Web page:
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Newspaper section: Business Starlet's case puts tax avoidance in spotlight
Published: 11/09/2012 at 01:43 AM
Newspaper section: Business
News about a famous actress and her "tax management" strategy reminds us once again of Benjamin Franklin's well-known quote: "In this world nothing can be said to be certain, except death and taxes."
The reports not only provided the media with excitement, it also pushed the tax avoidance issue in the limelight, which, without any doubt, has drawn the Revenue Department's attention.
It is interesting to explore public understanding about tax avoidance, and the department did its part by offering a tutorial course to stars and people in the entertainment industry last week.
The case has also brought up an interesting question: how is the actress's case different from those where corporate entities saved billions on tax through a sophisticated tax planning scheme?
First of all, let's note that "tax evasion" is different from "tax avoidance". In general, tax evasion refers to illegal arrangements such as false statements, under declaration of your income amount and misrepresentation of the facts, all aimed at lowering or eliminating tax liability. Tax evasion is basically a crime and could subject a wrongdoer to a jail term of 3-7 years and/or a fine of 2,000 to 200,000 baht.
The fact of the case was that while the actress received an income from an event organiser, the ID card of a different person was used in receiving it. At issue here is if the identity of the income recipient was switched intentionally, then the department may consider it as tax evasion for two reasons. First, it was aimed at illegitimately reducing the withholding tax rate from 5% for income paid to a public entertainer to 3% for service fees paid to people in other professions. Second is the obvious reason of reducing tax liability to a lower bracket on the progressive scale when filing each year.
On the other hand, "tax avoidance" refers to a transaction arranged also for the purpose of paying less taxes but within the legitimate framework. It may not necessarily be fully acceptable from the department's perspective and may be regarded as a sham for tax purposes or an unethical arrangement to obtain favourable tax consequences. As such, there should be no criminal punishment for such transactions even though it is unacceptable in some quarters.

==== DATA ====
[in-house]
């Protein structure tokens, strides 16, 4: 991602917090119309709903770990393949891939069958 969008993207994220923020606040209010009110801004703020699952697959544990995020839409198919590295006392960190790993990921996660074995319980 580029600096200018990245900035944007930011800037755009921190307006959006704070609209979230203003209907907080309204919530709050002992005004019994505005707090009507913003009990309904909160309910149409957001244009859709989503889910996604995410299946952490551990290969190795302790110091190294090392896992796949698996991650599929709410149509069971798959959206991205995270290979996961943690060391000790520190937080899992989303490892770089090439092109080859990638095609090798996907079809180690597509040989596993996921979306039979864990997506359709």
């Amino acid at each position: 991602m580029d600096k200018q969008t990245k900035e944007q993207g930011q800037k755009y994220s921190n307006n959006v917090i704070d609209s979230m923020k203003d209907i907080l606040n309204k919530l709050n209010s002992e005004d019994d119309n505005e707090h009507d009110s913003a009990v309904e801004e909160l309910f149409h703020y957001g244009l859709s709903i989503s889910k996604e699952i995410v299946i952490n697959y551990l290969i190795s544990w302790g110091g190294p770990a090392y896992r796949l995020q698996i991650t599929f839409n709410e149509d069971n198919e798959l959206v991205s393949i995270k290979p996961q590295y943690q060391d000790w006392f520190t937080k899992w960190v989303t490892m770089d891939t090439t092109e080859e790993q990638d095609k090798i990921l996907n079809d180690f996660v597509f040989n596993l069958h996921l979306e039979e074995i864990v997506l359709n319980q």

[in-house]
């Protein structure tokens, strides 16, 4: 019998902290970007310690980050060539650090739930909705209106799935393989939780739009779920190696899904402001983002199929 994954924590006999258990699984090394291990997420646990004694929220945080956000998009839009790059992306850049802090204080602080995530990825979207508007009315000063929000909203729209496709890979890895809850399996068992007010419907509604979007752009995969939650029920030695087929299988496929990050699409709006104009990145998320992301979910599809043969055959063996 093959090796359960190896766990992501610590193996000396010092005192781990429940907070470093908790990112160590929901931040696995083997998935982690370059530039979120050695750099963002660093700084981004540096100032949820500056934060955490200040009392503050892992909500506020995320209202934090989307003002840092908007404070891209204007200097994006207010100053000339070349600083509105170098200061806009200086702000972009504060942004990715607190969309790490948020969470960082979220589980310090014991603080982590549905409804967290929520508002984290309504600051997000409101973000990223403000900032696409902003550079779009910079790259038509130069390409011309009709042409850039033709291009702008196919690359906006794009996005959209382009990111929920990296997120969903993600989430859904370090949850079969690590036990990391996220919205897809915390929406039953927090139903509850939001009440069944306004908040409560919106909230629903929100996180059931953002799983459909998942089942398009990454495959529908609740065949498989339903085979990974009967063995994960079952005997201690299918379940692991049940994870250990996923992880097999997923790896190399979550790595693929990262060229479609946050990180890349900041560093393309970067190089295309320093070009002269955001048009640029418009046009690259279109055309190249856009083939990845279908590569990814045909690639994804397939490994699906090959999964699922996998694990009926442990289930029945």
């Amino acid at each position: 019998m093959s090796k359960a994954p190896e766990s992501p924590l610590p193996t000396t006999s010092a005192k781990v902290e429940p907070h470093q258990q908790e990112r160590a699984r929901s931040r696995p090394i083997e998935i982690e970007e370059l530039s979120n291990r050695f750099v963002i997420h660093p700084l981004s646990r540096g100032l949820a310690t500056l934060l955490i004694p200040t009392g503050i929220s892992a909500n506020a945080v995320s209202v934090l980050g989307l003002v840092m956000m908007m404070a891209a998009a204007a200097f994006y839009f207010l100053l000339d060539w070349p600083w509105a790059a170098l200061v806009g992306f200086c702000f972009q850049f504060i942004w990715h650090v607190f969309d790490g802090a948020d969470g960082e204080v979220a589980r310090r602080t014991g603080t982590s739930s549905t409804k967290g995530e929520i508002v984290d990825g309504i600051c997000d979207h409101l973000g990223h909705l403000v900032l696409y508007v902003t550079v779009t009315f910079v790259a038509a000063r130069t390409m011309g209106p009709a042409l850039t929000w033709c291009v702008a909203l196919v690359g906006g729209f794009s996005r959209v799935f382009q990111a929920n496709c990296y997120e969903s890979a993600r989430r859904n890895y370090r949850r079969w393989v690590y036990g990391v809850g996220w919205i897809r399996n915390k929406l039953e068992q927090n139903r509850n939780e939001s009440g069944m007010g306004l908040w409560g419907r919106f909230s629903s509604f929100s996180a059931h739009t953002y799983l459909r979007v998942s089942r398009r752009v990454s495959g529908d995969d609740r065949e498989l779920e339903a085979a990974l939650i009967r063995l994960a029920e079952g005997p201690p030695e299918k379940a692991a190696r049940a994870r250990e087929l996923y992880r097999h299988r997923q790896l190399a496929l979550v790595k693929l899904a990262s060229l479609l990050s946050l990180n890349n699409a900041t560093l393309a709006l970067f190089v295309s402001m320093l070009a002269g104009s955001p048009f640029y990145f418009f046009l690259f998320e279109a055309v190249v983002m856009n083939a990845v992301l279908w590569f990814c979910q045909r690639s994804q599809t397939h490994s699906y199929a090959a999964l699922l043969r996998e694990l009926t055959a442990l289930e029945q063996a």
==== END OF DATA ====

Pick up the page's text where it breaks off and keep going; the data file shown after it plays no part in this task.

In a recent revenue ruling, an arrangement was made to save tax from a gift in the form of immovable property. Normally, where an immovable property is given for free to an individual, the recipient will be deemed receiving a taxable income in an amount equal to the assessed value of land. Such tax is required to be withheld at the source by the Land Office when the registration for ownership transfer takes place.
To help the recipient save on taxes, the transferor did not give away the entire plot at once. Instead, it was divided into 30 portions, and the recipient was registered as a joint owner of each portion on a different day. The scheme saved the recipient 7 million baht in taxes, as tax was calculated based on a smaller value of each portion of land at which time the progressive rate of the tax always started from the lowest bracket. The land transfer took place continuously for 30 days (except on weekends), and in the last registration the recipient eventually became owner of the entire plot.
Although at each registration of a joint ownership actually took place bit by bit under commercial law, without any false statement or evidence in computing withholding tax, the department advised that the real intention of the parties were to transfer the whole plot to the recipient from the beginning. The sole purpose of the parties in entering into this complex arrangement was to achieve the same result as an outright gift but with a lesser amount of tax, without any other commercial purpose. Therefore, the department required the Land Office to recalculate the tax based on the value of the entire plot and withhold such tax after crediting the tax that was already withheld in the previous 29 registrations.
In fact, using the third party to receive income on one's behalf or dividing a plot into 30 registrations amount to the same thing _ pushing taxable income to a lower tax bracket.
To be blunt, they are not different in any way from the more familiar use of the "body of persons" or "unregistered partnership" to receive taxable income. The difference seems to be that while the former could trigger a question of tax evasion easily, the consequence of the latter tends to be limited only to the tax avoidance issue. This is why many taxpayers still enjoy the latter arrangement.
Besides criminal punishment, where it is deemed that tax payment is delayed due to a tax-evasion or tax-avoidance scheme, penalties not exceeding 100% or 200% of the unpaid amount plus a surcharge of 1.5% per month may apply, depending on each case.
Therefore, before applying any arrangement to save tax, you should consider the potential outcome in a proper manner and choose well between a tax-avoidance and a tax-evasion scheme.
This article was prepared by Rachanee Prasongprasit and Prof Piphob Veraphong. They can be reached at email@example.com